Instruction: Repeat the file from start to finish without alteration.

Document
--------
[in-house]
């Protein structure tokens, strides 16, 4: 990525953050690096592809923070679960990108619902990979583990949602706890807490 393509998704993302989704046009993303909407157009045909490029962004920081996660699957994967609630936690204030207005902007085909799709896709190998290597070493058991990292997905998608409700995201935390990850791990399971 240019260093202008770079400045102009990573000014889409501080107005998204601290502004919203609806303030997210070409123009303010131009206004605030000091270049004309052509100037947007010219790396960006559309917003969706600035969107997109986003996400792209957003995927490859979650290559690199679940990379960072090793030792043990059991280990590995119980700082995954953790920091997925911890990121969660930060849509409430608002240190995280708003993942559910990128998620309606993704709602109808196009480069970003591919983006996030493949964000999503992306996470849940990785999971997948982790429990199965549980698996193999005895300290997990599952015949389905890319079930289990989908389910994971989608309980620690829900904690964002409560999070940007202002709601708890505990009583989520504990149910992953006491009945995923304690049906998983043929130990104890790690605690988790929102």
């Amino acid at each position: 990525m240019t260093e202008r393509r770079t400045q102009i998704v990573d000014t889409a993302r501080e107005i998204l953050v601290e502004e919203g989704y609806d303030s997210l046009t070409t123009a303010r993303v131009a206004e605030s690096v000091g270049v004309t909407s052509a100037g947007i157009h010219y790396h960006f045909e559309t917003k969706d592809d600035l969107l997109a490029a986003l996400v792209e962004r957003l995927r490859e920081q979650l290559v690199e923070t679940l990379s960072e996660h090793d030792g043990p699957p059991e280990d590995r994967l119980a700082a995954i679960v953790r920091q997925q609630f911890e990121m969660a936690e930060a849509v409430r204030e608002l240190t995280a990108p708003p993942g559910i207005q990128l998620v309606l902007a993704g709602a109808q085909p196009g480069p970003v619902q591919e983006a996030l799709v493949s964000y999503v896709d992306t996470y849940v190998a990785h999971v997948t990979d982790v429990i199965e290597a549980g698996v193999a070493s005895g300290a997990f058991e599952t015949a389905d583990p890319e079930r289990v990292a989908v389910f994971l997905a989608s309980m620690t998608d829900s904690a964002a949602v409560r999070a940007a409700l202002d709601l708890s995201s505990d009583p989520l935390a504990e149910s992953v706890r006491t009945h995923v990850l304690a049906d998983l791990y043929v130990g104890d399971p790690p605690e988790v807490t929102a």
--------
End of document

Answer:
[in-house]
């Protein structure tokens, strides 16, 4: 990525953050690096592809923070679960990108619902990979583990949602706890807490 393509998704993302989704046009993303909407157009045909490029962004920081996660699957994967609630936690204030207005902007085909799709896709190998290597070493058991990292997905998608409700995201935390990850791990399971 240019260093202008770079400045102009990573000014889409501080107005998204601290502004919203609806303030997210070409123009303010131009206004605030000091270049004309052509100037947007010219790396960006559309917003969706600035969107997109986003996400792209957003995927490859979650290559690199679940990379960072090793030792043990059991280990590995119980700082995954953790920091997925911890990121969660930060849509409430608002240190995280708003993942559910990128998620309606993704709602109808196009480069970003591919983006996030493949964000999503992306996470849940990785999971997948982790429990199965549980698996193999005895300290997990599952015949389905890319079930289990989908389910994971989608309980620690829900904690964002409560999070940007202002709601708890505990009583989520504990149910992953006491009945995923304690049906998983043929130990104890790690605690988790929102």
């Amino acid at each position: 990525m240019t260093e202008r393509r770079t400045q102009i998704v990573d000014t889409a993302r501080e107005i998204l953050v601290e502004e919203g989704y609806d303030s997210l046009t070409t123009a303010r993303v131009a206004e605030s690096v000091g270049v004309t909407s052509a100037g947007i157009h010219y790396h960006f045909e559309t917003k969706d592809d600035l969107l997109a490029a986003l996400v792209e962004r957003l995927r490859e920081q979650l290559v690199e923070t679940l990379s960072e996660h090793d030792g043990p699957p059991e280990d590995r994967l119980a700082a995954i679960v953790r920091q997925q609630f911890e990121m969660a936690e930060a849509v409430r204030e608002l240190t995280a990108p708003p993942g559910i207005q990128l998620v309606l902007a993704g709602a109808q085909p196009g480069p970003v619902q591919e983006a996030l799709v493949s964000y999503v896709d992306t996470y849940v190998a990785h999971v997948t990979d982790v429990i199965e290597a549980g698996v193999a070493s005895g300290a997990f058991e599952t015949a389905d583990p890319e079930r289990v990292a989908v389910f994971l997905a989608s309980m620690t998608d829900s904690a964002a949602v409560r999070a940007a409700l202002d709601l708890s995201s505990d009583p989520l935390a504990e149910s992953v706890r006491t009945h995923v990850l304690a049906d998983l791990y043929v130990g104890d399971p790690p605690e988790v807490t929102a």